A Business Will should not be confused with an individual's Will that is executed in terms of the Wills Act. A Business Will refers to a succession plan for your enterprise. It is also known as a buy-and-sell agreement as it will express the wishes of the business owner as to who will take over their share in the business and at what price. It is important that your Will speaks the same language as the future of your business. 

Many business owners appreciate the importance of having a succession plan or business will, but executors will often find some wills difficult to implement because they simply do not contain enough detail about how to deal with certain issues. And, often there is not enough cash in an estate to fully implement the last will and testament – even if the business owner had millions of Rands worth of assets.

Sole proprietors or business owners in a partnership should pay special attention to detail of their succession plans and the liquidity of their assets, as this will determine the extent to which any inheritance will be possible.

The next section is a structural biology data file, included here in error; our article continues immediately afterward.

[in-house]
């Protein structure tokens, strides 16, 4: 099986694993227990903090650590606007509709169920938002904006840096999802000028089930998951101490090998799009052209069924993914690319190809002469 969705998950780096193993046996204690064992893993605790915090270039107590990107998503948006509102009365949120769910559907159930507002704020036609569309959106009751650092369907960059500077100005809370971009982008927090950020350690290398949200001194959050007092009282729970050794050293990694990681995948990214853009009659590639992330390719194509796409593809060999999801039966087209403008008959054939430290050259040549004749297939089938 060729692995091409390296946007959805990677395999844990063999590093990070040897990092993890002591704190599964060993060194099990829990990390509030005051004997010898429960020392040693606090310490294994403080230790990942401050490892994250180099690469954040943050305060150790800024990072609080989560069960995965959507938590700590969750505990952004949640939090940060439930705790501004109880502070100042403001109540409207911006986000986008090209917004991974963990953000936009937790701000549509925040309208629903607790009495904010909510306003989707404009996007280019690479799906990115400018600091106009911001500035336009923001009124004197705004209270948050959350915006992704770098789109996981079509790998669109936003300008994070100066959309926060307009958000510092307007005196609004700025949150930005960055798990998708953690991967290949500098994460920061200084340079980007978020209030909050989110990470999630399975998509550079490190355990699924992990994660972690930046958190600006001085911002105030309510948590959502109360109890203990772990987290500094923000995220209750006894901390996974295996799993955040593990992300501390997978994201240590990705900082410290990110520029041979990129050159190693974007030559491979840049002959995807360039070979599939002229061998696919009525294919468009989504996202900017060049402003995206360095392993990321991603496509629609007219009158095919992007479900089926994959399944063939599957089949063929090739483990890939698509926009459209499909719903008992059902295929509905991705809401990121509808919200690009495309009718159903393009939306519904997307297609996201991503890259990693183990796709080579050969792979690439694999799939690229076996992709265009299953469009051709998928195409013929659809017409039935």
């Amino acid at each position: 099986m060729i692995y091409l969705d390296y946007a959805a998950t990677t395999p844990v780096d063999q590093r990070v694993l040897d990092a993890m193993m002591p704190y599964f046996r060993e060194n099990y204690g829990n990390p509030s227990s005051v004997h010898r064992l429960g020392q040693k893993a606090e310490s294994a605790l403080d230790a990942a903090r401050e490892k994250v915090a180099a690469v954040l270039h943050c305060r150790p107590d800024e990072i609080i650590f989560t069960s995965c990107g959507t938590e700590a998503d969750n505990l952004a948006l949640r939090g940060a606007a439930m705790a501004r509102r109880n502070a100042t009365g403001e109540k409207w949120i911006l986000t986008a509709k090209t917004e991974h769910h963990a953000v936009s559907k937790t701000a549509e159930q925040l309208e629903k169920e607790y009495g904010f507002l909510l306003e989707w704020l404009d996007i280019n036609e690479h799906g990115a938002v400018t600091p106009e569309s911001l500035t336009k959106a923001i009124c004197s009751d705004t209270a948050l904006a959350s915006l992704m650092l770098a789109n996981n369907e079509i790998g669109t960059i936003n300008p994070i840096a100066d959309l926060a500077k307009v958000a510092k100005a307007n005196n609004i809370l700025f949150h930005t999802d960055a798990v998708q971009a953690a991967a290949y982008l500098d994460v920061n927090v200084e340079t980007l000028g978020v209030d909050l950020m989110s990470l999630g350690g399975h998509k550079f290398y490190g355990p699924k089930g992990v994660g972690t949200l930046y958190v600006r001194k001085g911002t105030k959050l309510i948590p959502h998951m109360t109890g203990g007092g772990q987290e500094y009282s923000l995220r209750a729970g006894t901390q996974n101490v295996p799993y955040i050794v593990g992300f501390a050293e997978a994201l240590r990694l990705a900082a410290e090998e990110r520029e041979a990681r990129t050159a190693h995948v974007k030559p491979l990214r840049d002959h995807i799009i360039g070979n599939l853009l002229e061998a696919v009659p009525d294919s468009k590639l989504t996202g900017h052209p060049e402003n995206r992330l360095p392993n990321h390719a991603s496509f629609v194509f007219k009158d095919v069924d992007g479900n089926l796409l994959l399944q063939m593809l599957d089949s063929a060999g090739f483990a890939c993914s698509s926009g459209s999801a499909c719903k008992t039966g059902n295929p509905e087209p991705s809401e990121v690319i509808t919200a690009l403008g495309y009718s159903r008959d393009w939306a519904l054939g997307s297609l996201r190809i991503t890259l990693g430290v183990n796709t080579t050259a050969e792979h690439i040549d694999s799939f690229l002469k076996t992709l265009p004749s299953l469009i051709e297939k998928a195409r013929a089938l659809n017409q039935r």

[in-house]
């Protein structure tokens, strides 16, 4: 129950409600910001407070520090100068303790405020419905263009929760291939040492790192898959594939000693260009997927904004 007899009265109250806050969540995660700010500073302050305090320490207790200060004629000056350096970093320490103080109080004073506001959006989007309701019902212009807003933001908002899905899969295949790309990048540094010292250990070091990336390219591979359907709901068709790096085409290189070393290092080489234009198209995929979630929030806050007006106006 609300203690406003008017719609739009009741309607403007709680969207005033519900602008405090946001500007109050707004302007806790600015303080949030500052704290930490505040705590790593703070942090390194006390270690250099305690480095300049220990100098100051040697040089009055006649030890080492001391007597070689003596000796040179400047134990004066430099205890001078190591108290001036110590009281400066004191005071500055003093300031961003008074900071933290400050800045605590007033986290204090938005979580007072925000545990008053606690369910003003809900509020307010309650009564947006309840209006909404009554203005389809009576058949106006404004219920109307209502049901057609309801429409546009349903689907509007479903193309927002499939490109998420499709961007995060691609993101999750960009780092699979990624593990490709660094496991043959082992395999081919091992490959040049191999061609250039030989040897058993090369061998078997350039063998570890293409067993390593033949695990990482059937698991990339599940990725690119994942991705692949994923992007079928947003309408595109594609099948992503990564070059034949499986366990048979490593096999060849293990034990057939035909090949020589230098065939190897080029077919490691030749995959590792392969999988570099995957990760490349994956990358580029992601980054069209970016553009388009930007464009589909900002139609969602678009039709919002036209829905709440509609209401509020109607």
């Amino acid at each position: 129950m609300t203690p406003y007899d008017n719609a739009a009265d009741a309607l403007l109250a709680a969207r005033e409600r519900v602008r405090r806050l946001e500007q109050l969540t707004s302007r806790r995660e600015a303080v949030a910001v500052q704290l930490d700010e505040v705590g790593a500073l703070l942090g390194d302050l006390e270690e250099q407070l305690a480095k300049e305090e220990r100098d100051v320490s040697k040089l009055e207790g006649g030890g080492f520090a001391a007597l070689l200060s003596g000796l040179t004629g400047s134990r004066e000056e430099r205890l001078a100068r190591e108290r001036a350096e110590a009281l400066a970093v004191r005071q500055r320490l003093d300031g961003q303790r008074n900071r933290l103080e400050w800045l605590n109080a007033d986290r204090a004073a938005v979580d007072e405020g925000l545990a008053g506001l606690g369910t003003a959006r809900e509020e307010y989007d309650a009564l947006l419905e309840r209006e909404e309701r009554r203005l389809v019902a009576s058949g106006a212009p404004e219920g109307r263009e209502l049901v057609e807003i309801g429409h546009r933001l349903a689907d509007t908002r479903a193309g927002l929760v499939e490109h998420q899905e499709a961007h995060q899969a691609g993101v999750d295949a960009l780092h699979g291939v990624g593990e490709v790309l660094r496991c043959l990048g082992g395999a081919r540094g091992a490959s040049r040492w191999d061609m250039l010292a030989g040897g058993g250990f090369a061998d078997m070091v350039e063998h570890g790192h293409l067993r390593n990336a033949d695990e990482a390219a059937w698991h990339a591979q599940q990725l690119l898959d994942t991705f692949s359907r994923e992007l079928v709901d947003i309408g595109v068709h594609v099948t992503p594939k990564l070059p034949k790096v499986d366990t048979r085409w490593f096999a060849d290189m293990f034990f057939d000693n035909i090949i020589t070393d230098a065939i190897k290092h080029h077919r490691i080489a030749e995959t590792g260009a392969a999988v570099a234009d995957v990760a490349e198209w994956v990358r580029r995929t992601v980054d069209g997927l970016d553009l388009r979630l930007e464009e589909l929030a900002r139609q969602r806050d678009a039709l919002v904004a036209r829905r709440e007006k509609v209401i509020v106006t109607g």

Few sole proprietors realise that when they die, their business ceases to exist. As such, executors of the estate cannot keep the business running as if nothing has changed, so the last will and testament must make provision for someone to take over the business while the estate is being wound up – or effect a buy-and-sell agreement with a third party, the business will be forced to shut its doors. 

A partnership will be automatically terminated even if the other partner plans to continue with the business. The deceased partner's estate must be wound-up, and the executors may not transfer the business assets to the other partner if there is not enough cash in the business or no buy-and-sell agreement in place.

The lack of a good succession plan or an incontestable Business Will can have severe consequences in terms of employment stability for staff, outstanding tax matters, and current lease agreements or contracts.

Business owners should enlist the help of their legal advisors to assist in creating a compliant and incontestable business will so that any potential shortfalls in terms of procedure and financial requirements can be identified and corrected before it is too late.

The content of this article is intended to provide a general guide to the subject matter. Specialist advice should be sought about your specific circumstances.